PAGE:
THIS OPINION HAS NO PRECEDENTIAL VALUE. IT SHOULD NOT BE CITED OR RELIED ON AS PRECEDENT IN ANY PROCEEDING EXCEPT AS PROVIDED BY RULE 268(d)(2), SCACR.
THE STATE OF SOUTH CAROLINA
In The Court of Appeals
Kenneth Lee Holbert, Jr., Appellant,
South Carolina State Board for Technical and Comprehensive Education, Respondent.
Appeal From the Administrative Law Court
Marvin F. Kittrell, Chief Administrative Law Judge
Unpublished Opinion No. 2012-UP-133
Heard February 16, 2012 – Filed February 29, 2012
J. Falkner Wilkes, of Greenville, for Appellant.
Deidre D. Laws, of Columbia, for Respondent.
PER CURIAM: Greenville Technical College (the College) terminated Kenneth Lee Holbert, Jr.'s employment for his failure to return to work following an extended medical leave. The State Employee Grievance Committee (Committee) upheld the termination, and the Administrative Law Court (ALC) affirmed. Holbert appeals, arguing the evidence in the record does not support his termination. We affirm pursuant to Rule 220(b), SCACR, and the following authorities:
1. As to whether the ALC erred in declining to find wrongful termination because (1) Holbert timely provided a medical release from Dr. Nelson and (2) Holbert timely returned to work: Risher v. S.C. Dep't of Health & Envtl. Control, 393 S.C. 198, 204, 712 S.E.2d 428, 431 (2011) ("A decision of the ALC should be upheld . . . if it is supported by substantial evidence in the record."); Lark v. Bi-Lo, Inc., 276 S.C. 130, 135, 276 S.E.2d 304, 306 (1981) (holding substantial evidence is "evidence which, considering the record as a whole, would allow reasonable minds to reach the conclusion that the administrative agency reached or must have reached in order to justify its action" and is not "a mere scintilla of evidence nor the evidence viewed blindly from one side of the case" (internal citation omitted)); Corbin v. Kohler Co., 351 S.C. 613, 618, 571 S.E.2d 92, 95 (Ct. App. 2002) ("[T]he possibility of drawing two inconsistent conclusions from the evidence does not prevent an administrative agency's findings from being supported by substantial evidence." (internal citation omitted)).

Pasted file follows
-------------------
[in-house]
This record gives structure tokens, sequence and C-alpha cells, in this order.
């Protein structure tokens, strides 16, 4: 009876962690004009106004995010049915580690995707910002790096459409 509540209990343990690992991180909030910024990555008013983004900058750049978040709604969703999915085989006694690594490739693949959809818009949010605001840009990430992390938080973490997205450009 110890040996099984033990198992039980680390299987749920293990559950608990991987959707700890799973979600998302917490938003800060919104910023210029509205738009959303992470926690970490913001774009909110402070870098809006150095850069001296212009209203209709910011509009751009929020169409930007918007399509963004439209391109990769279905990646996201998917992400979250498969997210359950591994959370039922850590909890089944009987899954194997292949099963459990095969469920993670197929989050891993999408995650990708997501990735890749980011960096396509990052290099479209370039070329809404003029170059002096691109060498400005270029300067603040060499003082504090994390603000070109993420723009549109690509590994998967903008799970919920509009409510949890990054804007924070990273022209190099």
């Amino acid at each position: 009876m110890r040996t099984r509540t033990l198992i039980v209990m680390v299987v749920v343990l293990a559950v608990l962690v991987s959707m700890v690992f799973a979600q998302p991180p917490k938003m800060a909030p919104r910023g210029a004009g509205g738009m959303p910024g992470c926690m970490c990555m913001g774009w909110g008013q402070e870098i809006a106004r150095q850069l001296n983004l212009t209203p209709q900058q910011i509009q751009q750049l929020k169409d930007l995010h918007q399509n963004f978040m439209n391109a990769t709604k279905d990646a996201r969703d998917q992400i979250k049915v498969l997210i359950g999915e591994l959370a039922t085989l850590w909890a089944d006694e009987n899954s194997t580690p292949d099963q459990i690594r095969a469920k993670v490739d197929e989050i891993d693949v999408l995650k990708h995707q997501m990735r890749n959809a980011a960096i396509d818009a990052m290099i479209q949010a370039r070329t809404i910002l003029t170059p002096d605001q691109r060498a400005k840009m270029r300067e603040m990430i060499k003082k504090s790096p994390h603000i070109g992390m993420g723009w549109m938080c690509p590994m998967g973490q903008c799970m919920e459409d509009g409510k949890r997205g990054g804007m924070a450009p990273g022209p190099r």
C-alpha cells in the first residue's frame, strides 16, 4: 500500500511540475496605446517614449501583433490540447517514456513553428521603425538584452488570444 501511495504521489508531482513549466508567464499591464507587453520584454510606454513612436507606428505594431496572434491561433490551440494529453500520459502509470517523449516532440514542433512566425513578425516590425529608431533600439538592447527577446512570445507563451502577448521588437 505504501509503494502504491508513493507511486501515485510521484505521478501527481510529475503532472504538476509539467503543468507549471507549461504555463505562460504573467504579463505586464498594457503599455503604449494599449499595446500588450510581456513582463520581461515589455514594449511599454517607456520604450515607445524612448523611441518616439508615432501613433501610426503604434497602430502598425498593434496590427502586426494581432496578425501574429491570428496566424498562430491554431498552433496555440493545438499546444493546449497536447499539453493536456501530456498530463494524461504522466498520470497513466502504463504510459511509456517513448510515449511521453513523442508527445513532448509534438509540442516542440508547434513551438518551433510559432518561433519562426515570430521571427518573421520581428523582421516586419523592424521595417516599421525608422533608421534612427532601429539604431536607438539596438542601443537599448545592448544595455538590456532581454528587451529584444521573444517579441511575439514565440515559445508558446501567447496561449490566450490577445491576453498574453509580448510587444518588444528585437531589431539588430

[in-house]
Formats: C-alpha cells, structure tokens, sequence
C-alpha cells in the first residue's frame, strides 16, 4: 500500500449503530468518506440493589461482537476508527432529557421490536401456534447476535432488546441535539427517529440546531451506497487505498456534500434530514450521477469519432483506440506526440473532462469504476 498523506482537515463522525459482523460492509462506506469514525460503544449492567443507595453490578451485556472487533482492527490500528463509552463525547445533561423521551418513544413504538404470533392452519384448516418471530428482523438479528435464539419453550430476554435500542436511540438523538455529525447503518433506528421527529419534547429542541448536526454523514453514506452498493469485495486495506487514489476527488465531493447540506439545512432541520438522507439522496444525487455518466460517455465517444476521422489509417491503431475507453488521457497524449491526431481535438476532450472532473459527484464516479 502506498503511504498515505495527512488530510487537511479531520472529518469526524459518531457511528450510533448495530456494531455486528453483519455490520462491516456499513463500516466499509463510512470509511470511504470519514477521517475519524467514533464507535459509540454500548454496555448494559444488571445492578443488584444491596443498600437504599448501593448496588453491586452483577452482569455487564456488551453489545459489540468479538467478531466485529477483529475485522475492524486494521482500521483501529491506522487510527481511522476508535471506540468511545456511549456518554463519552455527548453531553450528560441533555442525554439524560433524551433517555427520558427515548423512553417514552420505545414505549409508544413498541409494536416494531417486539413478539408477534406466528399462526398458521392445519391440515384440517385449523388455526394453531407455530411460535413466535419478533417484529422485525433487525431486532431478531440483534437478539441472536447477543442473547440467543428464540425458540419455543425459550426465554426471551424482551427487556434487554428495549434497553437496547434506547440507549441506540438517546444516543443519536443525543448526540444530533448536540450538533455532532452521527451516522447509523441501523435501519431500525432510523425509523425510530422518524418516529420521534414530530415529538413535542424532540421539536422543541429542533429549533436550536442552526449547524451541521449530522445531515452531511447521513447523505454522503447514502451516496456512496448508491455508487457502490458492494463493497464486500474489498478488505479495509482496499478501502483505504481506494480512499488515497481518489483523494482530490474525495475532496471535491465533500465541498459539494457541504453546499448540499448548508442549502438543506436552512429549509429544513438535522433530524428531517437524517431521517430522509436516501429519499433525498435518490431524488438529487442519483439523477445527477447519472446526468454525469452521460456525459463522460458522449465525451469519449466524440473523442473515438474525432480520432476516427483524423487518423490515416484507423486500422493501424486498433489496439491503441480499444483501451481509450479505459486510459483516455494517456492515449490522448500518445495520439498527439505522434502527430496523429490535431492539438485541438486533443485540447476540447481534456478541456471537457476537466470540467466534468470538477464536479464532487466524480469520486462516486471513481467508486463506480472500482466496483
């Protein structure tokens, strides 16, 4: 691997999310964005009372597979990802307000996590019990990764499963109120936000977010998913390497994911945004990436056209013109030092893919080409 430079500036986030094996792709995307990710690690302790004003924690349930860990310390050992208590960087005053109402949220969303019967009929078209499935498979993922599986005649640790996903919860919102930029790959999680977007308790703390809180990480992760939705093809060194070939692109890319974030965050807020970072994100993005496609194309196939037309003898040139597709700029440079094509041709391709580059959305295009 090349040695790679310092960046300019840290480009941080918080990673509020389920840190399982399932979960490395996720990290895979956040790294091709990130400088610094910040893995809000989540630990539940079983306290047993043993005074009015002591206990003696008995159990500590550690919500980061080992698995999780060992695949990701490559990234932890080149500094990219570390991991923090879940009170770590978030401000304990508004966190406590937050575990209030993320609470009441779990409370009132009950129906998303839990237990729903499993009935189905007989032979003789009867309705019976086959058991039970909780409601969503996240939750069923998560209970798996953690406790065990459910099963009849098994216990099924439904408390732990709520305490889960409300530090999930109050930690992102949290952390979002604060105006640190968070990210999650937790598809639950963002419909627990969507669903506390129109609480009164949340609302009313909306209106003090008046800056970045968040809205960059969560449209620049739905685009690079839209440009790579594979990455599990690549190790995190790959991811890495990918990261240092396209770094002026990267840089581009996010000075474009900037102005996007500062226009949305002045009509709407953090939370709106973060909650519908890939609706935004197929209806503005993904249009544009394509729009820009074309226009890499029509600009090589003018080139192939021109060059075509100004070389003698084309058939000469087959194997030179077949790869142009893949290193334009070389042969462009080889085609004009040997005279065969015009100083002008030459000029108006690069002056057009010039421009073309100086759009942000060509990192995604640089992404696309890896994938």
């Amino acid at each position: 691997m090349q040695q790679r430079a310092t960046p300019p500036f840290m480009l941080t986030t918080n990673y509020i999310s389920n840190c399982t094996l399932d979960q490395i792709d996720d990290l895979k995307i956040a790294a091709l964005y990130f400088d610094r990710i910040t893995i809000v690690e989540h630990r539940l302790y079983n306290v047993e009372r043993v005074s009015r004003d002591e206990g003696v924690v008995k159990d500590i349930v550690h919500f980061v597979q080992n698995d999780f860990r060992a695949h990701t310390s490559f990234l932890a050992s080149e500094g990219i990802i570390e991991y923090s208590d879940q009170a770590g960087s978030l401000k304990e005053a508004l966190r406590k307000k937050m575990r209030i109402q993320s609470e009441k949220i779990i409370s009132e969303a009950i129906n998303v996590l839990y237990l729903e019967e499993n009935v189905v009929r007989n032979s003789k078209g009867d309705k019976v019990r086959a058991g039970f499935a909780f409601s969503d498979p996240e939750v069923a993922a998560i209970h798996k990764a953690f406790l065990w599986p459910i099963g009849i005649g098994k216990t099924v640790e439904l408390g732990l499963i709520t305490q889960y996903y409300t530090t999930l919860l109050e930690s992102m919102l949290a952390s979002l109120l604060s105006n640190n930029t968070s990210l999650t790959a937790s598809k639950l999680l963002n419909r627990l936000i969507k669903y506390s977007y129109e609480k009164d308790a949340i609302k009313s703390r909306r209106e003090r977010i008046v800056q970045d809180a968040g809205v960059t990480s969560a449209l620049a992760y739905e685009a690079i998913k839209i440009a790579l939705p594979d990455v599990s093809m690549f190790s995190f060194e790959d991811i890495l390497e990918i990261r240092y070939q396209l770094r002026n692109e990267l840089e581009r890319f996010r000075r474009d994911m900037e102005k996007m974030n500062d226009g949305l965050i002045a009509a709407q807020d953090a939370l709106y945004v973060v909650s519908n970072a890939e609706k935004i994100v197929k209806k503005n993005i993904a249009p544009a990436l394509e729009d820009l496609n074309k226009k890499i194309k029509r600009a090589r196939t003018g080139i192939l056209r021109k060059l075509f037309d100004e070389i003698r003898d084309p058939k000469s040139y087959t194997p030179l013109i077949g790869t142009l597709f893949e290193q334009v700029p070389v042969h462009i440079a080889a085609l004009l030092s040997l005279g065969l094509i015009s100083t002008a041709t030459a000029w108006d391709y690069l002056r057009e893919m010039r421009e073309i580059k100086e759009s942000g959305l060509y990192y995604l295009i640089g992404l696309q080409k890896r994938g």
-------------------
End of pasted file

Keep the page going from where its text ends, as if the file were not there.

2. As to Holbert's remaining issues: Brown v. S.C. Dep't of Health & Envtl. Control, 348 S.C. 507, 519, 560 S.E.2d 410, 417 (2002) (stating issues not raised to and ruled upon by the ALC are unpreserved for appellate review); Home Med. Sys., Inc. v. S.C. Dep't of Revenue, 382 S.C. 556, 562, 677 S.E.2d 582, 586 (2009) (holding when the ALC does not rule on an issue properly raised to it, the issue is unpreserved for appellate review unless raised in a motion pursuant to Rule 29(D), SCALCR, and Rule 59(e), SCRCP); Risher, 393 S.C. at 208 n.5, 712 S.E.2d at 433 n.5 (holding issue preservation rules apply to cases decided prior to Home Medical).
PIEPER and GEATHERS, JJ., and CURETON, A.J., concur.
 Some confusion appears to exist regarding the leave benefits available under the Family Medical Leave Act (FMLA) and those available under the Americans with Disabilities Act (ADA). Federal law provides for up to twelve weeks of leave under the FMLA. 29 U.S.C.A. §§ 2601–2654 (2009 & Supp. 2011). In addition, South Carolina law permits employees to qualify for up to one hundred eighty calendar days of leave, with the possibility of limited extensions, pursuant to the ADA. S.C. Code Ann. Regs. 19-700, 19-712.01(I) (2011). The two types of leave benefits may overlap: "Leave taken under [regulation 19-712.01] may qualify as [FMLA] leave and, if so, will run concurrently." Reg. 19-712.01.